Making the Jump

Making the Jump

. 3 min read

Last Thursday I wanted to shake off the "snow" week we had here in Georgia. The Captain was out of town with the Patriarch on business. And a few days housebound with even the sweetest of children makes any self-respecting Mama desperate. So I scooped up the At-homes and we hit the new Jump'n'Rock trampoline park down the street. I expected it to be fun for the children and I would endure as any self-sacrificing, longsuffering mother would. Except I bumped into fun, maybe even some joy and just a tinge of delight. It surprised me, like it usually does. When I let go just enough to relax and enjoy the ordinary sweetness of life, then I find it, that heart-bursting happiness that seems fragile and spontaneous and almost disappears as quickly as it appears, like dustmotes in a shaft of sunlight on an autumn morning. And so, after signing the waiver, claiming the At-homes as my own (for legal reasons, see waiver), purchasing the appropriately grippy, special jumping socks, and settling sweet baby Jo in with happy and pregnant Aunt Jenna, we all started to jump. We began fumbling around doing our "tricks" (mine involved not wetting myself in public, thank you for the incontinence, adorable baby Jo).

Then we spotted it.

The foam pit.

It was glorious. Like something straight off of Wipe Out. A pit three feet deep, brimming with 12" cubes of red and purple foam resting on a what must clearly be the bounciest, most secure trampoline ever in the whole of space and time. There were a series of four trampolines lined up so we could work up to a really good, bounding run, and with that momentum, properly launch ourselves, flip ourselves, or otherwise propel ourselves into that glorious foam pit. There were no rules on how you could catapult your body into the pit. Any acrobatics were welcome.

We lined up as Jessica, the strict and slightly bored employee, instructed. Connor and Elof went first. Elof dove in, like he was "my Sweet Wesley!" from The Princess Bride rescuing Buttercup from the Lightning Sand in the Fire Swamp. (His laborious return was also similar to our hero, Wesley, going hand over hand on the vine to drag himself and that useless waif Buttercup out of danger, AGAIN. I have feelings about Buttercup's overall worthlessness, but that's for another time. This aside was simply to say: that foam was super grippy.)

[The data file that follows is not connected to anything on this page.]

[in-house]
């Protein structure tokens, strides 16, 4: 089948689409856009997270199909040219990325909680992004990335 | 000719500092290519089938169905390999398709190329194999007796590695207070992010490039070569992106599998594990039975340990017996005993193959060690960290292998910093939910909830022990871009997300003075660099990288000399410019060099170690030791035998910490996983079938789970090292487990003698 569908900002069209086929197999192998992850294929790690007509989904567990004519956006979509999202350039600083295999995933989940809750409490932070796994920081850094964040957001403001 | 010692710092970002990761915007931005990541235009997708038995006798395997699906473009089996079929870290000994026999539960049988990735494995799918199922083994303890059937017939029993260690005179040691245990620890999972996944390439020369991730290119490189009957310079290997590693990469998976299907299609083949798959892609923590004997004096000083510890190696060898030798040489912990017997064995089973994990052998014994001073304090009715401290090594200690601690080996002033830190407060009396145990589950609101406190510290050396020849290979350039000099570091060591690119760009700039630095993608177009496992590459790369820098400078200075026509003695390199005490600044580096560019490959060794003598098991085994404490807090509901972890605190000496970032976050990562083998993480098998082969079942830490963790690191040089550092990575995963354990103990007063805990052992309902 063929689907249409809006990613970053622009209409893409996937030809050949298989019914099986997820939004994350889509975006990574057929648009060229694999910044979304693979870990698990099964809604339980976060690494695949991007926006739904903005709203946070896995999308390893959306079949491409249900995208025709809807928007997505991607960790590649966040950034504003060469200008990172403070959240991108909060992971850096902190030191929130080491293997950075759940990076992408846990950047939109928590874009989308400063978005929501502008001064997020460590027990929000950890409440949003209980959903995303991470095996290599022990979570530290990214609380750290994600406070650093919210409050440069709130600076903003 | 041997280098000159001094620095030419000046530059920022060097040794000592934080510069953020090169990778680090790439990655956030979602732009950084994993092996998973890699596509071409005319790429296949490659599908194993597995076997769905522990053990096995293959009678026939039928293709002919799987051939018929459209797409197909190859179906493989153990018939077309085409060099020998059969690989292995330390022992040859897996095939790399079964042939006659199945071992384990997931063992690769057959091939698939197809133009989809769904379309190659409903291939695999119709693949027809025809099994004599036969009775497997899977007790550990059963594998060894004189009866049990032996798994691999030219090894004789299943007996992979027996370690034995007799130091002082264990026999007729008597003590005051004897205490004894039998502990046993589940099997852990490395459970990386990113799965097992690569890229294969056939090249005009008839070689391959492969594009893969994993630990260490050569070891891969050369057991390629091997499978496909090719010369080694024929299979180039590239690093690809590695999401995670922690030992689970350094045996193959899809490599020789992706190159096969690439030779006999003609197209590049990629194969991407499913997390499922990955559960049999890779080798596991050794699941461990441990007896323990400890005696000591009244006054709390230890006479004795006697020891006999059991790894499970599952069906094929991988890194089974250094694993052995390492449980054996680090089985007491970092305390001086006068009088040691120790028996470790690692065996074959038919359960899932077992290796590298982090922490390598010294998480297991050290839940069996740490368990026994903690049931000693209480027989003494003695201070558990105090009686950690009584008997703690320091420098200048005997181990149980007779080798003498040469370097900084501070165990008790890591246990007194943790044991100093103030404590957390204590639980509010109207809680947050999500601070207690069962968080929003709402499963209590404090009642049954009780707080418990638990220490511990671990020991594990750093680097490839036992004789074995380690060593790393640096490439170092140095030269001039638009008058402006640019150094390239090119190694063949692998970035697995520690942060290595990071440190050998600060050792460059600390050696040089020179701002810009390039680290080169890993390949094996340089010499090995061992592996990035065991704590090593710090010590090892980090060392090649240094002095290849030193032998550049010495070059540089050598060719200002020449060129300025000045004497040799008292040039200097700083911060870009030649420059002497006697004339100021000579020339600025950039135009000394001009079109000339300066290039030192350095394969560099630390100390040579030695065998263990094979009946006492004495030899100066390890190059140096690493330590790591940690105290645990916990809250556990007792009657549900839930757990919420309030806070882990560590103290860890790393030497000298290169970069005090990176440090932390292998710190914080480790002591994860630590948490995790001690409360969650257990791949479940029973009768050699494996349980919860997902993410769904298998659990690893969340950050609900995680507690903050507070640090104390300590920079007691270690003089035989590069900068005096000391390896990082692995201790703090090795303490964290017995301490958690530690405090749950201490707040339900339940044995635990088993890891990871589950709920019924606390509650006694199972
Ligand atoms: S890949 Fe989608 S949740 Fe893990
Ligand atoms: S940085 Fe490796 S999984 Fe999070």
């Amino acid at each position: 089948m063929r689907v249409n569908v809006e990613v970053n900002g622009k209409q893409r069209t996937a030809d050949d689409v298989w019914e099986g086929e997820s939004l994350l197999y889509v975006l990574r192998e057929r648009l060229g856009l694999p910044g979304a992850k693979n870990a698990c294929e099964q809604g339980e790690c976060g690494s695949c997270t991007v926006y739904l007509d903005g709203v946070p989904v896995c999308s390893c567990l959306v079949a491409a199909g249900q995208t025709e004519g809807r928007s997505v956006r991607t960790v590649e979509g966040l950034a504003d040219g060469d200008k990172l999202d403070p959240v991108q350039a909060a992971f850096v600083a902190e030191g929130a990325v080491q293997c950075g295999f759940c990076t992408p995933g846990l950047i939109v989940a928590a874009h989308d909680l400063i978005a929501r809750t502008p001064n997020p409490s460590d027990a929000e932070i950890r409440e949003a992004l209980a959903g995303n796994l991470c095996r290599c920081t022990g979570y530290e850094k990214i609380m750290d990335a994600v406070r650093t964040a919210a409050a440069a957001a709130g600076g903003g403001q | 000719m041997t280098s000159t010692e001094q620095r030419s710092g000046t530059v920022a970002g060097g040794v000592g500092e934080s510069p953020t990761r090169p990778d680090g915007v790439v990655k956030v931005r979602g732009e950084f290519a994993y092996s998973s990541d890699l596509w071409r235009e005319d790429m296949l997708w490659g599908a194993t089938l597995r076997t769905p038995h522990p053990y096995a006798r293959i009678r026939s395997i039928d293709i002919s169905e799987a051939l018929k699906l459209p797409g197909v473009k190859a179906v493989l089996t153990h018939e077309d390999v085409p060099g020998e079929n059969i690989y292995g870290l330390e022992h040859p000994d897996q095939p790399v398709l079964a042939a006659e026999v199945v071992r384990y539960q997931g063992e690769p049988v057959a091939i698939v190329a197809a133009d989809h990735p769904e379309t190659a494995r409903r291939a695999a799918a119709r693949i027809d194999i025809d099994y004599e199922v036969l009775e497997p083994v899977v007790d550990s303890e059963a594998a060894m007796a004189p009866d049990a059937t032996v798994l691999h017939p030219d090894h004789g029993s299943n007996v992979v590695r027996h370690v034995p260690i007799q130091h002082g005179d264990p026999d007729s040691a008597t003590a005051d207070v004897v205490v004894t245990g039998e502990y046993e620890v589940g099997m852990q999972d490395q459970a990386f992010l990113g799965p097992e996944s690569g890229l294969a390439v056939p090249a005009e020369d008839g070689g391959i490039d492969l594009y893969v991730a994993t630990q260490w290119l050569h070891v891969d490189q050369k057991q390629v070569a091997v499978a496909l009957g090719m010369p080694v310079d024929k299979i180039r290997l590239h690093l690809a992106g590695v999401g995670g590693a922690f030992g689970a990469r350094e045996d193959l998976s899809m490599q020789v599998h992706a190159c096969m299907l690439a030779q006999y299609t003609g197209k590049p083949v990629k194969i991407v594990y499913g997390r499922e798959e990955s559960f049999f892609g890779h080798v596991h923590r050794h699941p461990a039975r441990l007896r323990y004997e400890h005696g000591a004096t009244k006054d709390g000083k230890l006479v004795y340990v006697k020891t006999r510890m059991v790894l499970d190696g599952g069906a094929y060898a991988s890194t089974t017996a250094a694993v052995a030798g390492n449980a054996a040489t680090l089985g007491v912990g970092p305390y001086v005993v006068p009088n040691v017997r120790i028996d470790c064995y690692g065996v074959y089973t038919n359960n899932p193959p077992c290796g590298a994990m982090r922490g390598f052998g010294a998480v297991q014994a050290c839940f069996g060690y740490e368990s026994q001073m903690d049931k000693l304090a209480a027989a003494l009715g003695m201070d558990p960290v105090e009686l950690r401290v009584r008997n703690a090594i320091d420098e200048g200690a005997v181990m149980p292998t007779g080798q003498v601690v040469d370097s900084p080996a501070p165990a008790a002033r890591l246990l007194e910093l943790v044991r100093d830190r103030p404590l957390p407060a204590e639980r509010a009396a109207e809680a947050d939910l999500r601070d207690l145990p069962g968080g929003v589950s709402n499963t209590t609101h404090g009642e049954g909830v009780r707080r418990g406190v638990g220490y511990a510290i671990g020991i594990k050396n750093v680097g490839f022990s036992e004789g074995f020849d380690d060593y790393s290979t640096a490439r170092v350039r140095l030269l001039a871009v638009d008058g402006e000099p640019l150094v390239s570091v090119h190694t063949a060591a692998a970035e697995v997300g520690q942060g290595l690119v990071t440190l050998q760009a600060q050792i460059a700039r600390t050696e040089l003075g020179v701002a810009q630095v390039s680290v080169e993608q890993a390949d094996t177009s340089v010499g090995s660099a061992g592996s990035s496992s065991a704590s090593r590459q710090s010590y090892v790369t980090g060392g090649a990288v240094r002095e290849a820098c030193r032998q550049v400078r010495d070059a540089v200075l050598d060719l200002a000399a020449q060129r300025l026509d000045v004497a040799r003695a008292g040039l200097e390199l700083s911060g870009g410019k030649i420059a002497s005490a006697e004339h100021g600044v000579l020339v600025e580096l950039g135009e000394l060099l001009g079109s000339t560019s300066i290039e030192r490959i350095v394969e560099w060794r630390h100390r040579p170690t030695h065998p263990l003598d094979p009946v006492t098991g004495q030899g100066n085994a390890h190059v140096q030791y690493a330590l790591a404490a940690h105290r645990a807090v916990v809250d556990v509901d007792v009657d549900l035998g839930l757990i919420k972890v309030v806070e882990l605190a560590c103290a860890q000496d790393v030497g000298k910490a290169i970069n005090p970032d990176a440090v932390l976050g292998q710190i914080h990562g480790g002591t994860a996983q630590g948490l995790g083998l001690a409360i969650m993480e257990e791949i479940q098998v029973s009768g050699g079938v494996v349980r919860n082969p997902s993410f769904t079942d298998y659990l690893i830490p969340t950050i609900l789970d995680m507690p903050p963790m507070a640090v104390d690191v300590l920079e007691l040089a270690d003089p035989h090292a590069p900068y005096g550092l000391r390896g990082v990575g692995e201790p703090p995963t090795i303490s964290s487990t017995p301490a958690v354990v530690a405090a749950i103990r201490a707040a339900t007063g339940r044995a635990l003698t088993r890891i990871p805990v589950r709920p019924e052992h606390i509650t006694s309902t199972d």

Connor bounded up, resignedly, to the edge of his trampoline and abruptly stopped. He stared at the pit, face to face with his fear. I watched him try to muster and marshal himself, he could do this, he wanted to do this. And then he melted and crumbled under the weight of it. He couldn't bring himself to jump off. He couldn't let go. Aunt Mary graciously whisked him off to count trampolines or play a game that a future engineer would like to play. Probably focused on safety, ennumerating, and organizing things.

Next up were Finn and I. Finnly ran with abandon and relish, much like Elof. I ran up and stopped short. Just like Connor. I tried again. Then regrouped and laughed outloud at myself. I tried again. And finally, the fourth time, I managed just a little hop into the pit. The glorious pit. The completely safe pit that I was too afraid to jump into the first three times.

Aside from the evident and humorous differences in temperament, the whole experience reminded me of a quote from Theodore Roosevelt that Brene Brown titled her life-changing book Daring Greatly after:

It is not the critic who counts; not the man who points out how the strong man stumbles, or where the doer of deeds could have done them better. The credit belongs to the man who is actually in the arena, whose face is marred by dust and sweat and blood; who strives valiantly; who errs, who comes short again and again, because there is no effort without error and shortcoming; but who does actually strive to do the deeds; who knows great enthusiasms, the great devotions; who spends himself in a worthy cause; who at the best knows in the end the triumph of high achievement, and who at the worst, if he fails, at least fails while daring greatly.

I assure myself that it doesn't matter that I looked like a fool for not having the courage to make the jump the first time, or the second, or the third. What matters is that I kept on and I let people, my people, see me keep on. Especially that tiny engineer who one day will hopefully have the courage to make the jump too.